a protest against being awarded a
silver medal wituout any or the
jury calling to examine the goods
for which the medal was being
awarded and which her company
had on exhibition. She says
that H. B. Hardy, assistant to
Colonel Dosch, informed , her
that she should be satisfied, a-i
she received a silver medal.
"I told him, said the repre
sentative, 'that I was not entitled
. ' - n .1'
to any meaai at an uniess me
articles judged were inspected bv
the jury, and that if I was entit
I was told of rather a palhetic
incident wmch happened on the
night of the greatest day of the
Fair Portland Day.
A poor man sent his wife and
daughter oat to the Fair that
evening with a combined capital
of seventy cents, saved for them j
out of his small earnings. His
love ot family and. patriotism
was the underlying'motive. Filty
cents admission for two, and
twenty cents car fare.
When they reached the ticket
vender, $1 was demanded for two
admissions, and the two poor
women backed away in the ut
most mortification and returned
No notification had they that
the price had been raised from
25 cents to 50 cents, nor had the
public at large.
,: Why was it not heralded?
1 have learned that many on
Portland night refased to put up
with the imposition and returned
the expense of i Co their homes, thus lessening
tne numDer registered at tne
Regarding my article of last
week, I beg to state that n
answer has been made to date,
but I learn on good authority
that I will be taken care ,of after
the Fair is over.
In the meantime.it might be a
saving of money to have som
one call off the detective who has
been dogging my footsteps for the
last few days, for he is so palpa
ble that a nigger could see
A few more comments will be
made in our next issue, which
will make public some more
peculiar transactions of "The
Cut rates on pianos ! Yon have
heard of cut rates on groceries, but
cut rates on pianos how is it pos
sible, you ask. That's just it. Be
fore such a thing could be effected
there must have been a combina
tion of verv unusual ronditionp.
In the first place it means buy
inn in Ja'ue qnantiiig gHttinu
nt of the small way of doing
'uKtiness It mai8 Uih cutting out
ol ev-ry tifceles-j and uiii.ece-sary
expense. It means the shipm'r,
of pianos without boxes in special
cars which ?aves big sums on
Thn it means the sel'ing of
pianos so excellent, and Patifactory
that the public demands tliein.
We have accomplished just these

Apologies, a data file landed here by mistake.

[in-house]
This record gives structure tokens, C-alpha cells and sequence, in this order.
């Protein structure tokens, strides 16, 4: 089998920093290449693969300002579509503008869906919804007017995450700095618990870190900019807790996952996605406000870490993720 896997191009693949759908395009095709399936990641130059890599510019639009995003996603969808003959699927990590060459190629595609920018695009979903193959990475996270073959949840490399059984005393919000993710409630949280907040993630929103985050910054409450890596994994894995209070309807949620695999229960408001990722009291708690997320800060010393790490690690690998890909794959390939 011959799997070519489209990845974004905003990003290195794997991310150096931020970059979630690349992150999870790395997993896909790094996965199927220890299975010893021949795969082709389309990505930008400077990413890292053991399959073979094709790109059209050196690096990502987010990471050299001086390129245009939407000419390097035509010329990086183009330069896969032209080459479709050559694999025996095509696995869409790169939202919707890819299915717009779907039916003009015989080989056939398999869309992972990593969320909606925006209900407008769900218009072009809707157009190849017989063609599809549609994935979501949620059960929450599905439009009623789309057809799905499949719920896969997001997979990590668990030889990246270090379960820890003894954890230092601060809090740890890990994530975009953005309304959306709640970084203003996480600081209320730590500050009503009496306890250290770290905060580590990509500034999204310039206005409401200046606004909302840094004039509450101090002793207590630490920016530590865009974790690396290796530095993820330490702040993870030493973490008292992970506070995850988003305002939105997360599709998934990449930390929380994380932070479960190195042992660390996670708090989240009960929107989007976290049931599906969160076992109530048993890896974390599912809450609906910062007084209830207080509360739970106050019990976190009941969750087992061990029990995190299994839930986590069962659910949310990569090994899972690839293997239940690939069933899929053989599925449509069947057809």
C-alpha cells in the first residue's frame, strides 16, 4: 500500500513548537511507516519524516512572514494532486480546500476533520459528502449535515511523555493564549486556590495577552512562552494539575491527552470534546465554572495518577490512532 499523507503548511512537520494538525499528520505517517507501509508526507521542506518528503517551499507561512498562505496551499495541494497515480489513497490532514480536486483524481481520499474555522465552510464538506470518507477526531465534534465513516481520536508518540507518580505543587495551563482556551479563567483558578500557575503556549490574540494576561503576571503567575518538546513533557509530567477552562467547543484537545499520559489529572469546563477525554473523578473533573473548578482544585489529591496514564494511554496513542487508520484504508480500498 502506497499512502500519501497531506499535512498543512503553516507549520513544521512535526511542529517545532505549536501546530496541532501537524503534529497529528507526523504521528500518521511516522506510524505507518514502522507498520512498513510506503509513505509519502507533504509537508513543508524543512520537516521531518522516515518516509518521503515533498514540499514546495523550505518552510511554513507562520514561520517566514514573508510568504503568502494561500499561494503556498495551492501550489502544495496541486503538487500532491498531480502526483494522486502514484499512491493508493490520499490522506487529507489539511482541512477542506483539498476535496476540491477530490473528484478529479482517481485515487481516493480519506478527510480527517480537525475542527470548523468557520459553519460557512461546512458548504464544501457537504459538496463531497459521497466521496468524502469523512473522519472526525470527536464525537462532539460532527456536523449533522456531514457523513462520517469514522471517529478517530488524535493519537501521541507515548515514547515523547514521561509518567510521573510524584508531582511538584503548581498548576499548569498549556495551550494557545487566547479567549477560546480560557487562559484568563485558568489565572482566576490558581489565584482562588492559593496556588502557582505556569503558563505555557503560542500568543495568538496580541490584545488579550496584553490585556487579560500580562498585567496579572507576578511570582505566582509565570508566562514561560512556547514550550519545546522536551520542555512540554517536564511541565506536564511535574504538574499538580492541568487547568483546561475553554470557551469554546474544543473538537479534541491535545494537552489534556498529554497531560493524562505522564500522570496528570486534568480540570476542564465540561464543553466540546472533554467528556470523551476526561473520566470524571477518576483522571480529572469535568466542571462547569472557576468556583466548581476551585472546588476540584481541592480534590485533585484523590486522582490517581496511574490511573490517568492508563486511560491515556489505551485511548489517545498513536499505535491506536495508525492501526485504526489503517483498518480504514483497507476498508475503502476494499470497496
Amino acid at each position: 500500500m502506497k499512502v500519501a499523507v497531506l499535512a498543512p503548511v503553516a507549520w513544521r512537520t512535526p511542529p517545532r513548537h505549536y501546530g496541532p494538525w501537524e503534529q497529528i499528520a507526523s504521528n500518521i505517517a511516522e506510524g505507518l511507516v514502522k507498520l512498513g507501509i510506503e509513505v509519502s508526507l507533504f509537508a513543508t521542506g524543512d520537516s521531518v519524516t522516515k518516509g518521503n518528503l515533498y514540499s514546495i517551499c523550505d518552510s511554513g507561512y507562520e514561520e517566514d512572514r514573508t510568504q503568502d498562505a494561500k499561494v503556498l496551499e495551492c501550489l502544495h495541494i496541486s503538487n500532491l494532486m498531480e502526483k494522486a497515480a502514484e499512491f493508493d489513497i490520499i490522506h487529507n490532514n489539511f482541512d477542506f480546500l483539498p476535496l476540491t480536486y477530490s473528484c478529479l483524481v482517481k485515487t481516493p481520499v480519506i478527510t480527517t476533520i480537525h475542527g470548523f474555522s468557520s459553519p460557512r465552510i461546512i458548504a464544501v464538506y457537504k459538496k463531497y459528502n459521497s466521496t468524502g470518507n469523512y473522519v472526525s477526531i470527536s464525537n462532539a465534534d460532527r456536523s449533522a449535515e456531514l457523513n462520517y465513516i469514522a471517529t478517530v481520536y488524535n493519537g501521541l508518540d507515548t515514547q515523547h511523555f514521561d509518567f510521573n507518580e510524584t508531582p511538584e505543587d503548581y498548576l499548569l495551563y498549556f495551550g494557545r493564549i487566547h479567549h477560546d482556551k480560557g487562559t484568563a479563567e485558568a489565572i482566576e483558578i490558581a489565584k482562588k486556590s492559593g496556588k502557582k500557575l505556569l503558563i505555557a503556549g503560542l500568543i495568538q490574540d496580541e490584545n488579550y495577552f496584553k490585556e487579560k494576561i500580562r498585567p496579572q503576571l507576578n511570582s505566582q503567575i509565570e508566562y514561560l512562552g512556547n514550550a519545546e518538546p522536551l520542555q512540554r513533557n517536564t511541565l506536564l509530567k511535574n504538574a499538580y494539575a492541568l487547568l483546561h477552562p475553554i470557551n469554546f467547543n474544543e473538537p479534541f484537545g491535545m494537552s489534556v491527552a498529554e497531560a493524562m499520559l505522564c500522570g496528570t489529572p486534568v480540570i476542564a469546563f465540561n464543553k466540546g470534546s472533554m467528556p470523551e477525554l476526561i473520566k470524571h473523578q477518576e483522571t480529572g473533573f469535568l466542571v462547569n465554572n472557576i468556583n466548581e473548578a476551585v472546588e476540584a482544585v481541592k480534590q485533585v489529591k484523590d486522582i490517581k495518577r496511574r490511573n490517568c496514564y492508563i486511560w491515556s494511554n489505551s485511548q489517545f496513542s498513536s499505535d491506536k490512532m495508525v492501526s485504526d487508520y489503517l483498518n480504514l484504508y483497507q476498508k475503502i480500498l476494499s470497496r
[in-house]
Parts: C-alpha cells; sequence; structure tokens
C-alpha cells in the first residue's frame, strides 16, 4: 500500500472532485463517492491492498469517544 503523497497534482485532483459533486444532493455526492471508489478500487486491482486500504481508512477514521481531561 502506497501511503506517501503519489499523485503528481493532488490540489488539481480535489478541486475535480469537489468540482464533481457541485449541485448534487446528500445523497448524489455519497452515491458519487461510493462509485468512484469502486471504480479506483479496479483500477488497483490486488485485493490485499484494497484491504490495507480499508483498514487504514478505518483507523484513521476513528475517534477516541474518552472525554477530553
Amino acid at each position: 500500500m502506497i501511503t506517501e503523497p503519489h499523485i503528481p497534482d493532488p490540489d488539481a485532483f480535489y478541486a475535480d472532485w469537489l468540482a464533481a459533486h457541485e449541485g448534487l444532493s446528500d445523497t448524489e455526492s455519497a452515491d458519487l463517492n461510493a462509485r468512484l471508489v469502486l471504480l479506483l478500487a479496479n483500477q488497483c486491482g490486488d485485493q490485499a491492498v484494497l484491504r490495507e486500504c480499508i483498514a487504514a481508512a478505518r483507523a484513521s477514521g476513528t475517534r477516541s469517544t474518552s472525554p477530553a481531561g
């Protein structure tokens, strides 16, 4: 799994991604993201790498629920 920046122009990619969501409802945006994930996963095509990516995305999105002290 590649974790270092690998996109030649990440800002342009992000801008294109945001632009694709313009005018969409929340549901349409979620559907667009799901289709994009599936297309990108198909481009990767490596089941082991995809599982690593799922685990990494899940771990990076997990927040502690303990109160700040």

VVe buy for the largest and busi
est stores on the Pacific coa6t, in
Portland. Ore . San Francisco,
Stockton and Oakland, Cal.. Spo
kane, Seattle and Walla Walla,
' Wash.. Boise and Lewistnn. Idaho.
Alo Astoria. Salem, Pendleton
and Eugene, Ore.
We buy the best oianos that
money can secure. Ic we went all
over the woild with hundreds of
thousanris of dollars to spend on
pianos, ic would be impossible, ab
solutely impossible, to pet better
pianos than we have to sell, siaiply
because we have the best that
money ran buy. Chick ei ine.
Web?r, Kirn bail and other splendid
make, over tiiiri y unlives in all.
We have placed th eeliiiij of
our oianos in the hands of Prof.
Taiilamiier, heid of the piano e
partrnent nf Corvallis Aaricul oral
Collegre. Prof. Tatilandier's entire
leliahility ami excellent judgment
are wed known to the people of
this viidnity. Piano buyers will
doubtless be glad of the ppo tun
ity to consult him in regard to
their selection of a piano.
He will be more than pleased
to give you all information desired
and can be seen at his reside! ce
on College Hill on Saturdays and
every evening of the week. A tele
phone call will bring him to your
house. Iud. 185.
EILER'S PIANO HOUSE
PROF. G. TAILLANDIER, Special Representative
Drop in and see what a fine line of goods we have on display
in our store. It is worth while to investigate our goods and
prices before buying
j HOUSE FURNISHINGS
I ; We positively guarantee to save you money on large bills and
sj. will meet all honorable competition in every line.
Cooler weather has come and our store is headquarters for
heaters of every description. Cast iron, sheet iron, air-tight
and second-hand. You can get a good one for $1.50 to $2.15.
We handle stoves and ranges. J .